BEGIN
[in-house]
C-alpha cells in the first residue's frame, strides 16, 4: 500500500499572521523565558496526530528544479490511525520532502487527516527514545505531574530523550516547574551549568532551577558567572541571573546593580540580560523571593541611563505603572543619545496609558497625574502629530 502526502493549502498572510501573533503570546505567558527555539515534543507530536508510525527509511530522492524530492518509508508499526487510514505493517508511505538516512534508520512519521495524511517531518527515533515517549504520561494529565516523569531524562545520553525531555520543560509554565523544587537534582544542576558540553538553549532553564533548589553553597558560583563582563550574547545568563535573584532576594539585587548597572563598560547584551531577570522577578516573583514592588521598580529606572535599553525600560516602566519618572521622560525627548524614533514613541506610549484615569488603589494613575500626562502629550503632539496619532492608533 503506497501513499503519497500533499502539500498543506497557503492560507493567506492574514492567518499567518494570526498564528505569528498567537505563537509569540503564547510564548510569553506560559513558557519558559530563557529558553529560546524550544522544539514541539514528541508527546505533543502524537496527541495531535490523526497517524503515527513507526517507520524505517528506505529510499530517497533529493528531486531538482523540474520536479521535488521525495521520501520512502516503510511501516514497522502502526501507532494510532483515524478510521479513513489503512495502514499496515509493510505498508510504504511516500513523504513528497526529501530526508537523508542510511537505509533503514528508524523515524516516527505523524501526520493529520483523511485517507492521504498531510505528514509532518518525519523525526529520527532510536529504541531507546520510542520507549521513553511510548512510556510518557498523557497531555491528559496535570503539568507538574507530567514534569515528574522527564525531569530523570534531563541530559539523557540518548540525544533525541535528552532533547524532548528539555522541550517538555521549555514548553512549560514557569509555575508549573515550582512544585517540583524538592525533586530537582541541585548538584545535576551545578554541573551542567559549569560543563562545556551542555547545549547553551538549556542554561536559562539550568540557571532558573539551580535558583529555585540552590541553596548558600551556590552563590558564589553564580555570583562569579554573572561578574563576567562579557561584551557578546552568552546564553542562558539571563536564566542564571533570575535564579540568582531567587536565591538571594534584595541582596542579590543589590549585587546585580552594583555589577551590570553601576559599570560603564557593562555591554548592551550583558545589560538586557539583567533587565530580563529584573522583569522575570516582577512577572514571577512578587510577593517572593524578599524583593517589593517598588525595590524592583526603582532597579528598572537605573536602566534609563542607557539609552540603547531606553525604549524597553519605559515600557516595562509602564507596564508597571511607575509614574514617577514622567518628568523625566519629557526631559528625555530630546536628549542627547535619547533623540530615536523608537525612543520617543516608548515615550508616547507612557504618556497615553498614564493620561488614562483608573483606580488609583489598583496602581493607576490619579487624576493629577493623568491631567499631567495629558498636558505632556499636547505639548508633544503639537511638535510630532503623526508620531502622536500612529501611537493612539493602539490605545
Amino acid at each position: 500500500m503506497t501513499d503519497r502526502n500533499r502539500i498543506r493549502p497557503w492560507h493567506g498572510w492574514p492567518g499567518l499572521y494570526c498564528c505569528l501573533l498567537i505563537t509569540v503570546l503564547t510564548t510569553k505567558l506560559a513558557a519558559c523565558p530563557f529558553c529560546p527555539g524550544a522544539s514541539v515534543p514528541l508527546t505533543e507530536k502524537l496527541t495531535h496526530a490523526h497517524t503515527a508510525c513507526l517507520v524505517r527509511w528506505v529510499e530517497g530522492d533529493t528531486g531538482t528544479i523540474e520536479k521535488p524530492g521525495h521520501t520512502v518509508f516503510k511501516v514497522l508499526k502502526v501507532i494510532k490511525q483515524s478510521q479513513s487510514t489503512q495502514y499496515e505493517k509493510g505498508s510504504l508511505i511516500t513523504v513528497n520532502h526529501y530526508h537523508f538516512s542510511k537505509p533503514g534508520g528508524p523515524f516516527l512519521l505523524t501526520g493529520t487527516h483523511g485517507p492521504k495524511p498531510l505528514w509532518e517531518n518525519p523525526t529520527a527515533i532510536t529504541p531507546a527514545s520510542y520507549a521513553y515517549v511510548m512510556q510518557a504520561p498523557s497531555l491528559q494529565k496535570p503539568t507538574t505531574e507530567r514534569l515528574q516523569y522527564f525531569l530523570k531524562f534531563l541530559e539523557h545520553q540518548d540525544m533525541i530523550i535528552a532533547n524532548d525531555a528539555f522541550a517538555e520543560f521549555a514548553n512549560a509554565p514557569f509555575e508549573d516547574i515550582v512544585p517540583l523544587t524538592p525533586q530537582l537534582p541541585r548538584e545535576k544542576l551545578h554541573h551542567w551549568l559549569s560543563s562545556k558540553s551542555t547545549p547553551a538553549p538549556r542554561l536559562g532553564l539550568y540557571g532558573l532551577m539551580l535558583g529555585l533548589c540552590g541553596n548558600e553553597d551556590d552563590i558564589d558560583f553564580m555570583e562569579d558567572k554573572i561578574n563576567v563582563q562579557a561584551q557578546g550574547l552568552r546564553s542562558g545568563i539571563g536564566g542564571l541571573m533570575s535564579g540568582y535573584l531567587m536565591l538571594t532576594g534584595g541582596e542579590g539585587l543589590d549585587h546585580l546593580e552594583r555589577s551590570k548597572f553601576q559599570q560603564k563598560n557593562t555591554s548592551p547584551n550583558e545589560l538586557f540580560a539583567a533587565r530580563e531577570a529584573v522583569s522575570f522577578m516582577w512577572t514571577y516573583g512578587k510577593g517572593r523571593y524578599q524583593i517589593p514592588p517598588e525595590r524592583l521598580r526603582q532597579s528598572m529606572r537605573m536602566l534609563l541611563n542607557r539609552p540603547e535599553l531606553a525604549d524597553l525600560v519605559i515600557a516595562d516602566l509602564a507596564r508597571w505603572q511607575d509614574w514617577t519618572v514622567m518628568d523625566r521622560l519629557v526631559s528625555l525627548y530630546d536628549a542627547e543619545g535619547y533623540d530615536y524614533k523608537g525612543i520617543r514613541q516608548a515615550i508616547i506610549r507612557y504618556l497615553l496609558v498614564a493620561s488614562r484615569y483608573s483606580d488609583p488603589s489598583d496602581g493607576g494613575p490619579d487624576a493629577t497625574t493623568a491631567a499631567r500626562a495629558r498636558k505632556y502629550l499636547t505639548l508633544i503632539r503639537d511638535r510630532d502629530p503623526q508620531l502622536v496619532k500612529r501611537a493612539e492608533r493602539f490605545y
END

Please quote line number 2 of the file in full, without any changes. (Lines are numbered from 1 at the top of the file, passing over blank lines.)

C-alpha cells in the first residue's frame, strides 16, 4: 500500500499572521523565558496526530528544479490511525520532502487527516527514545505531574530523550516547574551549568532551577558567572541571573546593580540580560523571593541611563505603572543619545496609558497625574502629530 502526502493549502498572510501573533503570546505567558527555539515534543507530536508510525527509511530522492524530492518509508508499526487510514505493517508511505538516512534508520512519521495524511517531518527515533515517549504520561494529565516523569531524562545520553525531555520543560509554565523544587537534582544542576558540553538553549532553564533548589553553597558560583563582563550574547545568563535573584532576594539585587548597572563598560547584551531577570522577578516573583514592588521598580529606572535599553525600560516602566519618572521622560525627548524614533514613541506610549484615569488603589494613575500626562502629550503632539496619532492608533 503506497501513499503519497500533499502539500498543506497557503492560507493567506492574514492567518499567518494570526498564528505569528498567537505563537509569540503564547510564548510569553506560559513558557519558559530563557529558553529560546524550544522544539514541539514528541508527546505533543502524537496527541495531535490523526497517524503515527513507526517507520524505517528506505529510499530517497533529493528531486531538482523540474520536479521535488521525495521520501520512502516503510511501516514497522502502526501507532494510532483515524478510521479513513489503512495502514499496515509493510505498508510504504511516500513523504513528497526529501530526508537523508542510511537505509533503514528508524523515524516516527505523524501526520493529520483523511485517507492521504498531510505528514509532518518525519523525526529520527532510536529504541531507546520510542520507549521513553511510548512510556510518557498523557497531555491528559496535570503539568507538574507530567514534569515528574522527564525531569530523570534531563541530559539523557540518548540525544533525541535528552532533547524532548528539555522541550517538555521549555514548553512549560514557569509555575508549573515550582512544585517540583524538592525533586530537582541541585548538584545535576551545578554541573551542567559549569560543563562545556551542555547545549547553551538549556542554561536559562539550568540557571532558573539551580535558583529555585540552590541553596548558600551556590552563590558564589553564580555570583562569579554573572561578574563576567562579557561584551557578546552568552546564553542562558539571563536564566542564571533570575535564579540568582531567587536565591538571594534584595541582596542579590543589590549585587546585580552594583555589577551590570553601576559599570560603564557593562555591554548592551550583558545589560538586557539583567533587565530580563529584573522583569522575570516582577512577572514571577512578587510577593517572593524578599524583593517589593517598588525595590524592583526603582532597579528598572537605573536602566534609563542607557539609552540603547531606553525604549524597553519605559515600557516595562509602564507596564508597571511607575509614574514617577514622567518628568523625566519629557526631559528625555530630546536628549542627547535619547533623540530615536523608537525612543520617543516608548515615550508616547507612557504618556497615553498614564493620561488614562483608573483606580488609583489598583496602581493607576490619579487624576493629577493623568491631567499631567495629558498636558505632556499636547505639548508633544503639537511638535510630532503623526508620531502622536500612529501611537493612539493602539490605545